The Poison in Your E-Cigarettes

If you think e-cigs are a safer alternative to regular cigarettes, think again.

09.05.15 4:01 AM ET

An independent study from the Center for Environmental Health (CEH) this week has offered new evidence that e-cigarettes contain cancer-causing agents. If the research holds up, the devices’ days as a “healthy alternative to smoking” may be numbered.

The e-cigarettes used today are based on one a Chinese pharmacist named Hon Lik created in 2003. Lik made the device with the hopes of kicking his smoking habit—one that he had just watched take his father through lung cancer. While it didn’t help Lik quit, it did pique the interest of those around him.

After first taking off online, the device made its way to Europe and the U.S. between 2006-2007. By 2009 an estimated 100,000 had been sold in America. After a few big name celebrities like Leonardo DiCaprio were pictured with one, the device took off.

Today, experts estimate that more than 20 million Americans have tried e-cigarettes, bringing sales of the product above $3 billion dollars annually. Investment analysts say the industry is on the verge of a rapid expansion, with the potential of reaching $10 billion in the next two years.

As successful as they are, the digital or battery-powered devices are the source of much controversy in the scientific world. Not yet approved by the Food and Drug Administration (FDA), there is little research on their health effects and few regulations surrounding their use. The result is a product that’s left a huge unanswered question: are e-cigarettes safer than real smoking?

It’s a question that CEH researchers set out to explore in their study, titled A Smoking Gun: Cancer-Causing Agents in E-cigarettes. The first large-scale study of its kind, it involved testing 97 products from 24 different e-cigarette manufactures for cancer-causing agents. Studies on potentially dangerous chemicals in the devices have been done, but this one had a major difference: it tested the level of chemicals via machines that mimicked how the devices are used.

The results were staggering. Ninety percent of the companies tested were shown to have at least one product with extreme levels of cancer causing gases. In one case, the product contained 254 times the legal amount of acetaldehyde; in another, a product showed 473 times the amount of formaldehyde. Using these results, the CEH plans to take legal action against the companies, claiming they are in violation of California’s consumer protection law, Proposition 65.

CEH’s research comes on the heels of a controversial New England Journal of Medicine study from January 2015, which implied that there are hidden levels of formaldehyde in e-cigarettes. The study was highly criticized by those in the e-cigarette industry and outside of it, who claimed the high temperatures used during testing were unrealistic. One industry expert, in describing how unscientific he viewed the process, likened it to “grilling a steak for 18 hours.”

In order to avoid the same controversy, the California researchers from CEH, a nonprofit launched in 1996 to protect the public against toxic chemicals, teamed up with the American Association for Laboratory Accreditation. A2LA is a nonprofit, non-government organization that has been testing cigarettes for years.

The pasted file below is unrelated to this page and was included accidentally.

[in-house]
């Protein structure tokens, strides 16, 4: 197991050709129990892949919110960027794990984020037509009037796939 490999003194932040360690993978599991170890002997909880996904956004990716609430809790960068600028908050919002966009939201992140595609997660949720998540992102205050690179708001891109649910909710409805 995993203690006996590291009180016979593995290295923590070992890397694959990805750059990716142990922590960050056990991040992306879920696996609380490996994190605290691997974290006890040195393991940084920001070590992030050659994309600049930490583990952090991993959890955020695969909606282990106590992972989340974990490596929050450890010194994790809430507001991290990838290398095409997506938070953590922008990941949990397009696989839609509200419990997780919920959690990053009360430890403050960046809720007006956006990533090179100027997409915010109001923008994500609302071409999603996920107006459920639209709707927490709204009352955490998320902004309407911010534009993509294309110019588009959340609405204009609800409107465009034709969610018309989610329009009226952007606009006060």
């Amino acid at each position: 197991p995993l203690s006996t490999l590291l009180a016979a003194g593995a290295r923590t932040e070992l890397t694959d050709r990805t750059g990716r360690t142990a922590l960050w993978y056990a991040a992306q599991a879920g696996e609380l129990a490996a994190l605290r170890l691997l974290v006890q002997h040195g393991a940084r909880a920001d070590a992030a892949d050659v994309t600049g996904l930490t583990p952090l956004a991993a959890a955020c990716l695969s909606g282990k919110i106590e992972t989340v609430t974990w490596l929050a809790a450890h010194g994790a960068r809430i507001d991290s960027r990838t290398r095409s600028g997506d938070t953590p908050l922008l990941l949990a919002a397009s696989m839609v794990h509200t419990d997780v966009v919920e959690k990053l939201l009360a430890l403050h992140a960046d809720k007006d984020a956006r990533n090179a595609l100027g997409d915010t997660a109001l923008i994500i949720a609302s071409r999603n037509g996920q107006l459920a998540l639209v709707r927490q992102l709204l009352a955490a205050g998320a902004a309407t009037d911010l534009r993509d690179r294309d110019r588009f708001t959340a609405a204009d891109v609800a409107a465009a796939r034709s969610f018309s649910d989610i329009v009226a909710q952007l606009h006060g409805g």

With their help, researchers were able to test the levels of cancer-causing agents through smoking machines that simulate how the products are actually used. Their results show the vast majority of leading e-cigarette manufactures producing products with unsafe levels of formaldehyde, acetaldehyde, or both. The chemicals were even found to be present in products that were marketed as nicotine-free.

The researchers blame e-cigarette marketing—reportedly an 80 million dollar industry—for “deceptive” advertising, which they say minimizes adverse health affects and promulgates unverified safety claims. A variety of individuals have filed lawsuits against e-cigarette companies, some alleging that their advertising is akin to early advertising for cigarettes.

Outside of the risk of exposure to cancer-causing agents, e-cigarettes have been shown to prove dangerous for kids. The concentrated liquid nicotine, which can be easily accessed, is highly toxic. From 2010-2014, the Centers for Disease Control and Prevention (CDC) reported that calls to poison control centers for exposure to e-cigarette liquid had skyrocketed; more than half of them involving children under the age of five.

So are e-cigarettes the answer to the deadly effects of cigarettes such as lung cancer, or are they a new alternative that—unbeknownst to the general public—is just as dangerous?

During a recent PBS special on the topic, Director of the FDA’s Center for Tobacco Products Mitch Zeller expressed a positive view on the product. “It looks like we may have a product that could deliver nicotine to the lungs without combustion,” says Zeller. “So, for some currently addicted adult smokers, if they could completely switch to e-cigarettes, this could conceivably help.”

Dr. Thomas Sussan, a researcher at Johns Hopkins University, disagrees. When comparing healthy lung tissue to that of mice who had been exposed to e-cigarettes, he found it hindered their ability to fight off infection, as well as produced dangerous free radicals. “If you think that you’re picking these up because they’re glamorous and that you’re not going to have any downstream or long-term effects as a result of this,” says Sussan, “I think you kidding yourself.”

As for CEH, it plans to use its legal action to “influence the e-cigarette industry to change its practices that mislead users.” This means working to make safer products as well as informing consumers about the risks of exposure to cancer-causing agents. It’s a cause they hope will add transparency to the budding industry and, if successful, save lives.